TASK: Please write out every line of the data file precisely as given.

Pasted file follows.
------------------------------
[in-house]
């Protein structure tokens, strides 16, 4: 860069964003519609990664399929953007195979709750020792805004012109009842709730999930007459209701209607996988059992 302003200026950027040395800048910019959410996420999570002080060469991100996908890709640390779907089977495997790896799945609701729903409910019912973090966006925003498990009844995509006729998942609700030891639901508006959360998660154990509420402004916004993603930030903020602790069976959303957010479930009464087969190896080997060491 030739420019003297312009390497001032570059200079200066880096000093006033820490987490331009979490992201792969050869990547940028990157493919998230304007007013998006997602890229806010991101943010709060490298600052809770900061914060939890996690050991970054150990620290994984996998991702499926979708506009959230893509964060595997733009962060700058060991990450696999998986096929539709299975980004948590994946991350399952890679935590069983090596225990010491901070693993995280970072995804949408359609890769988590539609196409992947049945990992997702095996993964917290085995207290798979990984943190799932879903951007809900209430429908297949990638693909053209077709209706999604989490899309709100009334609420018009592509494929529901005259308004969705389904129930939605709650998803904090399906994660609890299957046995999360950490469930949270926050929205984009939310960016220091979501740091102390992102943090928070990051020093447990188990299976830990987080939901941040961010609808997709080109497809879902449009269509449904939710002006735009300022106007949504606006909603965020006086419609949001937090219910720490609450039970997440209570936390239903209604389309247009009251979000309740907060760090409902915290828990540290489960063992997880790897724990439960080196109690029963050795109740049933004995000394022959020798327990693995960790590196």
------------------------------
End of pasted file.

[in-house]
């Protein structure tokens, strides 16, 4: 860069964003519609990664399929953007195979709750020792805004012109009842709730999930007459209701209607996988059992 302003200026950027040395800048910019959410996420999570002080060469991100996908890709640390779907089977495997790896799945609701729903409910019912973090966006925003498990009844995509006729998942609700030891639901508006959360998660154990509420402004916004993603930030903020602790069976959303957010479930009464087969190896080997060491 030739420019003297312009390497001032570059200079200066880096000093006033820490987490331009979490992201792969050869990547940028990157493919998230304007007013998006997602890229806010991101943010709060490298600052809770900061914060939890996690050991970054150990620290994984996998991702499926979708506009959230893509964060595997733009962060700058060991990450696999998986096929539709299975980004948590994946991350399952890679935590069983090596225990010491901070693993995280970072995804949408359609890769988590539609196409992947049945990992997702095996993964917290085995207290798979990984943190799932879903951007809900209430429908297949990638693909053209077709209706999604989490899309709100009334609420018009592509494929529901005259308004969705389904129930939605709650998803904090399906994660609890299957046995999360950490469930949270926050929205984009939310960016220091979501740091102390992102943090928070990051020093447990188990299976830990987080939901941040961010609808997709080109497809879902449009269509449904939710002006735009300022106007949504606006909603965020006086419609949001937090219910720490609450039970997440209570936390239903209604389309247009009251979000309740907060760090409902915290828990540290489960063992997880790897724990439960080196109690029963050795109740049933004995000394022959020798327990693995960790590196």